The main challenge was coordinating releases to be at the same time. It was also convincing Japanese companies that Spanish wouldn’t be as profitable as English releases. Overall, I think I was naïve back then, believing I could support both languages at the same time. I quickly realized this wasn’t viable, and that’s why I kind of dropped Spanish as a language (that, and the effort not being worth the payback, we gained little to no profit from the Spanish releases). 

Will other series get this treatment? Most likely not. We’re not well-liked in the Spanish community, and I personally do not miss appealing to that market myself.

To clarify, is Spanish completely dropped now for all future volumes, including those that have some already translated?

Yes, that is indeed the case. We terminated our contracts with Overlap in that language.

Which is your personal favorite of the series that Tentai Books has worked on? What would you say are the selling points of that series?

Side Character is and has always been my absolute favorite of them all. The main reason is because the characters in that novel are written from a more realistic standpoint compared to other romcoms I’ve seen out there in the market. I’m not sure if it’s because publishers/translators prefer things to be written in that way, but I feel like a lot of romcoms have characters in them that are written like young, well-spoken adults, when in my opinion, teens should sound like, well… more like teens, which doesn’t help me and many others to get engaged with the story. 

Side Character has characters that are well-written, and the author seems like he genuinely understands modern teen culture compared to others I’ve read. On a side note, the art of the novels is stellar, and I buy things with my eyes more than with my brain most of the time. 

In the past, there were complaints about delays and a lack of communication from Tentai Books. Could you let us know briefly what happened to cause that?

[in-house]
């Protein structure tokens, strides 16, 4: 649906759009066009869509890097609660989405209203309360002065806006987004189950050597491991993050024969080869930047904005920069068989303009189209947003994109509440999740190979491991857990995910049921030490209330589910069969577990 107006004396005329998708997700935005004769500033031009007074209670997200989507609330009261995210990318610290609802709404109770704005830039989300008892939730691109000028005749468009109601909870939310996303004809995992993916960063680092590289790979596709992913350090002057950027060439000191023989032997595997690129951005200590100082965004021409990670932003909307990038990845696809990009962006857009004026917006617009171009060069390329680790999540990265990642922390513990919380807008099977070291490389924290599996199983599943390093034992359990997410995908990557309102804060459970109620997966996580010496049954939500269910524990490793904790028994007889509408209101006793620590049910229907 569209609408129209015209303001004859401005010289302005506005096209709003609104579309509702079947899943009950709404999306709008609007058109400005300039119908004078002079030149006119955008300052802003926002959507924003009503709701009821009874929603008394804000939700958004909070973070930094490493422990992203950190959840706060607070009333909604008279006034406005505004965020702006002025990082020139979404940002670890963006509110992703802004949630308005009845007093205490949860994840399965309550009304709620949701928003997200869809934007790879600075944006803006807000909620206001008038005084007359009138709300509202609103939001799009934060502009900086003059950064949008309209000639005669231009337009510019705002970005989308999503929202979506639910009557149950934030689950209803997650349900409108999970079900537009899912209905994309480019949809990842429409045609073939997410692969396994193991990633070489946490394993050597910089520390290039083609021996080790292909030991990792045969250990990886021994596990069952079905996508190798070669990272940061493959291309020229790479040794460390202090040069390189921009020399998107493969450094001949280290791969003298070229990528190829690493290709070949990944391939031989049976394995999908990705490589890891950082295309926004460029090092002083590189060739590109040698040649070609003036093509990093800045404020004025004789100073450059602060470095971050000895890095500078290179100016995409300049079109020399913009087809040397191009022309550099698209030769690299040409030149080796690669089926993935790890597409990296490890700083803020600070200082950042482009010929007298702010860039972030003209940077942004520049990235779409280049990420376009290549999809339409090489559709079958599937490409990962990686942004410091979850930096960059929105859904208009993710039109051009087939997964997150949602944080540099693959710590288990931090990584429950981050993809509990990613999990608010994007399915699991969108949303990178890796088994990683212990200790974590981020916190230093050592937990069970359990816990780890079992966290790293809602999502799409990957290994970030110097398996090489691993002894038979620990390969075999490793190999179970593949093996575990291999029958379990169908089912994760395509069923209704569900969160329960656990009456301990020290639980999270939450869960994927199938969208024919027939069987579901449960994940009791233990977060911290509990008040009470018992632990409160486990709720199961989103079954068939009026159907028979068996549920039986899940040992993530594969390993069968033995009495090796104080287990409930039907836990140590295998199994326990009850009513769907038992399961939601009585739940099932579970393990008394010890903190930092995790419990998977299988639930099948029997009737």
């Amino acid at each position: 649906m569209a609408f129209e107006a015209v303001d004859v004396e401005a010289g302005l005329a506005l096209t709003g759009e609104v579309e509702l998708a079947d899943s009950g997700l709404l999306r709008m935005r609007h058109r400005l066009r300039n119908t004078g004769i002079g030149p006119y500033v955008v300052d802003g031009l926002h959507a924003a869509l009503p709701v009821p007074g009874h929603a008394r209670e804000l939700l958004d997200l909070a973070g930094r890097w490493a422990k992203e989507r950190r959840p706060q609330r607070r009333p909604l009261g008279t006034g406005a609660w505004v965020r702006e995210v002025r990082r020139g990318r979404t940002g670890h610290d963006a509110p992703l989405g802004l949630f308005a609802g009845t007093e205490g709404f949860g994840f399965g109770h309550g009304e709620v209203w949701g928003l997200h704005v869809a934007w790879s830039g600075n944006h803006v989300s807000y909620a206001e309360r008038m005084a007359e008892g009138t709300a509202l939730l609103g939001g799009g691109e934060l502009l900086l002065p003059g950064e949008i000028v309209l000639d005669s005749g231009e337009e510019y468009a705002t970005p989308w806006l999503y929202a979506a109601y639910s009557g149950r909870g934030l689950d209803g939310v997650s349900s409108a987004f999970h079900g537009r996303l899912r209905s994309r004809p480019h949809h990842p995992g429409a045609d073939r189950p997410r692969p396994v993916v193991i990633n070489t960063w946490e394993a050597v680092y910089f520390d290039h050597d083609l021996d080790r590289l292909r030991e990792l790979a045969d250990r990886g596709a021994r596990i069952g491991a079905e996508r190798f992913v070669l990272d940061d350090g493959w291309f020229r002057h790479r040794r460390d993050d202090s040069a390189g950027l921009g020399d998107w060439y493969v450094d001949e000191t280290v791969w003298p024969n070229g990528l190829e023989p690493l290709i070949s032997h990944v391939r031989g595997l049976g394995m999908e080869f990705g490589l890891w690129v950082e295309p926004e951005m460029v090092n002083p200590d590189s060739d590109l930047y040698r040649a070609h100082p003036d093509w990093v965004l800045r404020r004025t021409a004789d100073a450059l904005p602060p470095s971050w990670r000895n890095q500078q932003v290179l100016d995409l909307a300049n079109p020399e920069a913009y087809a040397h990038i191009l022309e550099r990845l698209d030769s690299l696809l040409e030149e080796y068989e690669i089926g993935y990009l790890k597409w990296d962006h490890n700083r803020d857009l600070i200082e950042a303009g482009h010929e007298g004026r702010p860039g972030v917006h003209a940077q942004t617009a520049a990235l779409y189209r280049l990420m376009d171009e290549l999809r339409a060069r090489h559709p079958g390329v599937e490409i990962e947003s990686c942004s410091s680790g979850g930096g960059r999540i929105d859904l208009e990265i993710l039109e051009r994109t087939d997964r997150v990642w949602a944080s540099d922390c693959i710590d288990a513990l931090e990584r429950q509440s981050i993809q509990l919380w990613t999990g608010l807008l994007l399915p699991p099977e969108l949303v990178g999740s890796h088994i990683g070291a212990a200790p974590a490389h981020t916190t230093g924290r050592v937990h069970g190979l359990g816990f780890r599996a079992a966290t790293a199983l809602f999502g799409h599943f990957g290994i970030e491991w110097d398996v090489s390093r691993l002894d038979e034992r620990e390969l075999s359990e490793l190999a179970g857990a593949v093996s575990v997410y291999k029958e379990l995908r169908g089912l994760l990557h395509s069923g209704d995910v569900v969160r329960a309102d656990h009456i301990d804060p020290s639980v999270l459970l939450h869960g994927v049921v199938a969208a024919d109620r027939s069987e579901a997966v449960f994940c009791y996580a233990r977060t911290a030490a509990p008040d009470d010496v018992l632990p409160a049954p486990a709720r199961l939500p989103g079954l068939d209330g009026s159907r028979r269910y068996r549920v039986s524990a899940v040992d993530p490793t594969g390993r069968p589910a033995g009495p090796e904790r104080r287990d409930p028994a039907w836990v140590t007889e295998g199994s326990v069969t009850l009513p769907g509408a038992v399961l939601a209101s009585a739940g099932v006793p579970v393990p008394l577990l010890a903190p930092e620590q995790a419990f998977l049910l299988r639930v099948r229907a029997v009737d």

Though I’d rather not delve too much into specifics, the reason lies with me. I had a very rough last year. A chain of negative events in my personal life led me to not be in the best moment, to the point where I neglected my job and duties towards the company. Obviously, I am to blame for that, because business shouldn’t be related to how I am on a personal state, but my lack of experience running a company showed, and I ended up not communicating at all for a long period of time, which resulted in massive delays with releases, losing the trust of customers, etc…

While I am currently working to gain that trust in us back, I’d be lying if I said that I am a little scared right now of how well people will take to our coming releases, but I’m trying my hardest to let everyone know that no, I am not running away / disappearing / not paying my taxes (since everyone loves to compare us with the funny light novel company that went under). We’ve also recently been the subject of untrue rumors, like business partners terminating contracts with us (which is not true) and many other things, so the intention is to at the very least keep releasing things at our own pace and being communicative.

What I want people to know more than anything is that I know it wasn’t the right move to license as many things as we did, or delay the releases so much. However, we all learn, and I am committed to finishing everything we’ve taken, no matter how long it takes. While I am alone, I am quite fast working, and this year we’ll catch up with many of the series we’ve got going on, to the point of hopefully making people feel less anxious about us and be more open to trusting in our products.

Despite the other issues, I’ve always been impressed with the quality of Tentai releases. Is there anything in particular that you feel Tentai Books does to stand out here?

If anything, I’ve always been proud of a bunch of things we do:

  1. I think our choices in what we license are always well-liked. 
  2. I believe our physicals have a good quality standard. 
  3. I’ve gotten little to no complaints about the quality of the releases in terms of text and readability. 
  4. I like how we stay unique through the extra contents we provide with physicals and digitals whenever possible.

On the licenses chosen, it looks like a lot of your titles are romance comedies. Why did you focus on them?

Our followers prefer those kinds of titles, and on a personal note, I tend to license whatever catches my eye. Romcoms are my favorite genre, and I’d definitely love to continue this trend through our current and future licenses if possible.

I like to sit down after a long day of work and relax reading a light-hearted romcom with little to no drama, and I believe many others think like me! That’s one of the main things that moves me to keep providing this kind of content

While I imagine you’ll be focusing on current commitments for now, you previously mentioned looking outside of romcoms on Twitter. Do you have any thoughts on the types of titles you may look at in the future?